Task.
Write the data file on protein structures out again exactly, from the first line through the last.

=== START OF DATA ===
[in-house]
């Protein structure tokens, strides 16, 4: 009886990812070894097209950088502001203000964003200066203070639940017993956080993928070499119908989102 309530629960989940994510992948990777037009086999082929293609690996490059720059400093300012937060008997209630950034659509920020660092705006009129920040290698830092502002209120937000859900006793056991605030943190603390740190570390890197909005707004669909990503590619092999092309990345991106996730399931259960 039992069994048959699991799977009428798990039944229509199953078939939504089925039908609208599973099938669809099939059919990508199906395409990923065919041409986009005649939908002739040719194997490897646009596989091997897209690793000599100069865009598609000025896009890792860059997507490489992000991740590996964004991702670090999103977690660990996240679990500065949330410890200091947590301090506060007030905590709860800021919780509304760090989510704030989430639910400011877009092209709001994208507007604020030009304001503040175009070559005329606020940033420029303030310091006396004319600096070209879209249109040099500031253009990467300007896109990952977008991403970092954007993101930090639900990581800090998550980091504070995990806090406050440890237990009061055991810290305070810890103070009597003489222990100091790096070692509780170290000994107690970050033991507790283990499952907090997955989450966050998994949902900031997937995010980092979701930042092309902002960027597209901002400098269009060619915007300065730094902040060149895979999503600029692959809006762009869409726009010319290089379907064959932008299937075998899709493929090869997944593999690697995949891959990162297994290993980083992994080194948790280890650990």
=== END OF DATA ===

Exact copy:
[in-house]
């Protein structure tokens, strides 16, 4: 009886990812070894097209950088502001203000964003200066203070639940017993956080993928070499119908989102 309530629960989940994510992948990777037009086999082929293609690996490059720059400093300012937060008997209630950034659509920020660092705006009129920040290698830092502002209120937000859900006793056991605030943190603390740190570390890197909005707004669909990503590619092999092309990345991106996730399931259960 039992069994048959699991799977009428798990039944229509199953078939939504089925039908609208599973099938669809099939059919990508199906395409990923065919041409986009005649939908002739040719194997490897646009596989091997897209690793000599100069865009598609000025896009890792860059997507490489992000991740590996964004991702670090999103977690660990996240679990500065949330410890200091947590301090506060007030905590709860800021919780509304760090989510704030989430639910400011877009092209709001994208507007604020030009304001503040175009070559005329606020940033420029303030310091006396004319600096070209879209249109040099500031253009990467300007896109990952977008991403970092954007993101930090639900990581800090998550980091504070995990806090406050440890237990009061055991810290305070810890103070009597003489222990100091790096070692509780170290000994107690970050033991507790283990499952907090997955989450966050998994949902900031997937995010980092979701930042092309902002960027597209901002400098269009060619915007300065730094902040060149895979999503600029692959809006762009869409726009010319290089379907064959932008299937075998899709493929090869997944593999690697995949891959990162297994290993980083992994080194948790280890650990």